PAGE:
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The NSA has its own suggestions for dealing with Heartbleed

NSA Heartbleed Security Flaw

The National Security Agency has already denied reports that claimed it had been aware of the Heartbleed security threat and used it in its advantage, and now the agency has issued its own document, picked up by Engadget, advising users on how to deal with this major security risk that has been found to affect a large number of websites.

The NSA says that any users operating websites and online services that use OpenSSL versions 1.0.1 through 1.0.1f should immediately update it, to patch the “serious vulnerability.”

Furthermore, the NSA advises regular Internet users to contact directly the providers of online services or developers of operating systems that may be affected by Heartbleed in order to inform them about the security risk – although considering the amount of media coverage Heartbleed received, it’s likely that many Internet companies are well aware of the issue.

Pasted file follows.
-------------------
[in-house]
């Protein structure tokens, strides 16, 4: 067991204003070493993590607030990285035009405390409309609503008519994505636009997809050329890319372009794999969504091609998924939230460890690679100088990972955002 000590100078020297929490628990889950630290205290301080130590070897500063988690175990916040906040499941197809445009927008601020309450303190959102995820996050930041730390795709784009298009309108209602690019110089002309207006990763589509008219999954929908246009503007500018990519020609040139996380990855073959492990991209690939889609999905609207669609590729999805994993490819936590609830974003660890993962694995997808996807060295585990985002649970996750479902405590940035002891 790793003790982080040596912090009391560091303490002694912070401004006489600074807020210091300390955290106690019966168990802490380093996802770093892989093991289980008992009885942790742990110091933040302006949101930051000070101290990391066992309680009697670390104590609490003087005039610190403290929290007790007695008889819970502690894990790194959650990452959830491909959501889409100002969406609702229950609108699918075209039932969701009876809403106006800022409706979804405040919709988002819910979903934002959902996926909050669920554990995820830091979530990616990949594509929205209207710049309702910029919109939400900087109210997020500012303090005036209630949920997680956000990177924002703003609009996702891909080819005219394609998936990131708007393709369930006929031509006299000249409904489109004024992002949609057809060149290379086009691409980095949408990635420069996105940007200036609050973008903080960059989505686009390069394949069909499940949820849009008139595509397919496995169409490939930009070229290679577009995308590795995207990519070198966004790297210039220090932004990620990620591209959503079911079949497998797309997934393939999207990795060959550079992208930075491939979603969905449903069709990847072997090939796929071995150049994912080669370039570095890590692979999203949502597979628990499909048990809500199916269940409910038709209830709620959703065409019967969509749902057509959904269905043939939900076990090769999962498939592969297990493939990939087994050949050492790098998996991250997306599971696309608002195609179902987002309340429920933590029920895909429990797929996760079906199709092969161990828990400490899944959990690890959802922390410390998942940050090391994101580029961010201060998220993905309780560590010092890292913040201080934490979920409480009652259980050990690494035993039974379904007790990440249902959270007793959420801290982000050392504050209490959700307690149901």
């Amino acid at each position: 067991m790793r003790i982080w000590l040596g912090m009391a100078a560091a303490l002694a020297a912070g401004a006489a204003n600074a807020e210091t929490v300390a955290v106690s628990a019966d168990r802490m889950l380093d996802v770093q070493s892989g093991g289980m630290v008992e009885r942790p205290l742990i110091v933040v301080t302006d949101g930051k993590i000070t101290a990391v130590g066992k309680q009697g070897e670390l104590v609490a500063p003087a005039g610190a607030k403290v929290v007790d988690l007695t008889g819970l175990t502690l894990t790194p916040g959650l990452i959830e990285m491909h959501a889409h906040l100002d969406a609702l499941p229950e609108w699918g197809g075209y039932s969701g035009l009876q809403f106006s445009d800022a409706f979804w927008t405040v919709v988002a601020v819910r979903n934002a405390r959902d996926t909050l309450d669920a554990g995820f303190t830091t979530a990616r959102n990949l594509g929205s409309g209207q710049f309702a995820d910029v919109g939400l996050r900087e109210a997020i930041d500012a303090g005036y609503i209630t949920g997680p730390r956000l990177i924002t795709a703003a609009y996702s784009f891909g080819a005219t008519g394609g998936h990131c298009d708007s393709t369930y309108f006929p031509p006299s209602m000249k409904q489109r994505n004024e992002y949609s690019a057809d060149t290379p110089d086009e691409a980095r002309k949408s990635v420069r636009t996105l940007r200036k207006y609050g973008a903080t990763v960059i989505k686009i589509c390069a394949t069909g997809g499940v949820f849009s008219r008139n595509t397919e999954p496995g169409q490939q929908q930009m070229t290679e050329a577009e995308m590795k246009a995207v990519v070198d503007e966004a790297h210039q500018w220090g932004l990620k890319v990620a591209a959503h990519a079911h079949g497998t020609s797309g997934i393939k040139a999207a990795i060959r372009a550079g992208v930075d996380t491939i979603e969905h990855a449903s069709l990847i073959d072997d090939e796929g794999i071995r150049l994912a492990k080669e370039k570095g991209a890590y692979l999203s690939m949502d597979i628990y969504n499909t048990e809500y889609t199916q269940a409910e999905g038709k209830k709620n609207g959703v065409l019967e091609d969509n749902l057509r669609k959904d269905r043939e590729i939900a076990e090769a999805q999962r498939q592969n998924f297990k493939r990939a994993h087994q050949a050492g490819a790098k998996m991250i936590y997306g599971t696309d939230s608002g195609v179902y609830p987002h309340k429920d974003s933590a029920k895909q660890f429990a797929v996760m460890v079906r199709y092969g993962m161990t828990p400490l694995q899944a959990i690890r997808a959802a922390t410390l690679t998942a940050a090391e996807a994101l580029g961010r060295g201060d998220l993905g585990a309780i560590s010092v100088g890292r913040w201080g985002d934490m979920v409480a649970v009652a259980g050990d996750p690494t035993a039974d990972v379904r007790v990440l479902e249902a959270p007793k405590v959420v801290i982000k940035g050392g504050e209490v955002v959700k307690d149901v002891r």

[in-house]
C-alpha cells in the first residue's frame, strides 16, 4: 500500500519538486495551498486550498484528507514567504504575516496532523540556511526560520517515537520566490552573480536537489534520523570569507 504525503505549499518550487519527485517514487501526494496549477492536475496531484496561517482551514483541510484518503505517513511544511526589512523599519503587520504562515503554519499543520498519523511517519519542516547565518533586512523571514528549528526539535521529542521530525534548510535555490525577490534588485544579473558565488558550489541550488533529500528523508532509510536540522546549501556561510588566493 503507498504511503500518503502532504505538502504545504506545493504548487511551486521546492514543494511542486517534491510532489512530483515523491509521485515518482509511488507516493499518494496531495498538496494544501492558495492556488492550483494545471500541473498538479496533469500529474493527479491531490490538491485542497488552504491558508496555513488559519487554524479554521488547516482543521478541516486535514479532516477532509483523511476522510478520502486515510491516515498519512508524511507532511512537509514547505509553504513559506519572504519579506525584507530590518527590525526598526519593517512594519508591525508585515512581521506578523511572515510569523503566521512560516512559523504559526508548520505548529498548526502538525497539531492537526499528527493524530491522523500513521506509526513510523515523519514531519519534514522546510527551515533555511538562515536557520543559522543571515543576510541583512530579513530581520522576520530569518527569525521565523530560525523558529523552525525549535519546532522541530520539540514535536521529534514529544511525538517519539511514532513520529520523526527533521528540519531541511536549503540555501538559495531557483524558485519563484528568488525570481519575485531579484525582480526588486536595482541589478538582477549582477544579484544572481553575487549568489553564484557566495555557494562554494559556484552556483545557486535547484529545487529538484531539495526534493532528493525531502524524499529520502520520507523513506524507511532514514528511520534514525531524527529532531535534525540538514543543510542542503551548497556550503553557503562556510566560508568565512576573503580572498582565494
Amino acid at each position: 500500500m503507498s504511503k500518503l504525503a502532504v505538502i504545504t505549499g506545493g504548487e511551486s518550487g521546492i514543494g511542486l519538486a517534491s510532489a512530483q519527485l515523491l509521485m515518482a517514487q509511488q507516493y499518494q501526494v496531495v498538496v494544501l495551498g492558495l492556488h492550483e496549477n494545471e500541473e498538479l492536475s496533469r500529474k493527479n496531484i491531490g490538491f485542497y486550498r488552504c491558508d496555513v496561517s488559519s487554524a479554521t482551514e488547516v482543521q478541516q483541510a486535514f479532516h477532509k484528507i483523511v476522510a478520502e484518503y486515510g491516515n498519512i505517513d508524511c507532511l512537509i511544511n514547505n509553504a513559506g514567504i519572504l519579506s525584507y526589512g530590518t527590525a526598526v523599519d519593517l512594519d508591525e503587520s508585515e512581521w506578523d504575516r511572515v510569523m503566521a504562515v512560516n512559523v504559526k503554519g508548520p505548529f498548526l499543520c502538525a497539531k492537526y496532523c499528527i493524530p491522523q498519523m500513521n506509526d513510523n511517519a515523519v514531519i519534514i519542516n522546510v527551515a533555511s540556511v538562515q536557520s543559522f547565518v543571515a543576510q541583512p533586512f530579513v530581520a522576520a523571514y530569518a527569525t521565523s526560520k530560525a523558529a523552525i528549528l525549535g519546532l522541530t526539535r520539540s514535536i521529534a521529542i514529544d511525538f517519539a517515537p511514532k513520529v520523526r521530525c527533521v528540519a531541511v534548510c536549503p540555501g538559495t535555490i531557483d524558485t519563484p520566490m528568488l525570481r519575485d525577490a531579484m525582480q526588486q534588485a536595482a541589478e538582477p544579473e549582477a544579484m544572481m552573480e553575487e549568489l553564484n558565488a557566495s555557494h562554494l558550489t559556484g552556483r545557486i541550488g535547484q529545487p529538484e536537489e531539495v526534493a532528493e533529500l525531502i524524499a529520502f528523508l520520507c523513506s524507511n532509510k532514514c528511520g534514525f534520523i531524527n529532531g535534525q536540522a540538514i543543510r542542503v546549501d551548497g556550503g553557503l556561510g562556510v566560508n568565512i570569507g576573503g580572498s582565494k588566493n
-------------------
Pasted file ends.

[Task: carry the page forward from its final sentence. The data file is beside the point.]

Finally, the agency advises users to change their passwords immediately once an online service affected by the OpenSSL bug has been patched in order to avoid any further issues.

All in all, this isn’t the first time these pointers on how to deal with Heartbleed have been given to users, but this time around it’s the NSA sending out instructions for mitigating the “Heartbeat Extension Vulnerability.”

Internet users can already check sites affected by Heartbleed using a Chrome plugin or use an Android app to check their phone’s integrity, while this handy infographic explains how to craft more secure passwords.


An image from the NSA document showing the suggestions above follows below.

Chris Smith started writing about gadgets as a hobby, and before he knew it he was sharing his views on tech stuff with readers around the world. Whenever he's not writing about gadgets he miserably fails to stay away from them, although he desperately tries. But that's not necessarily a bad thing.

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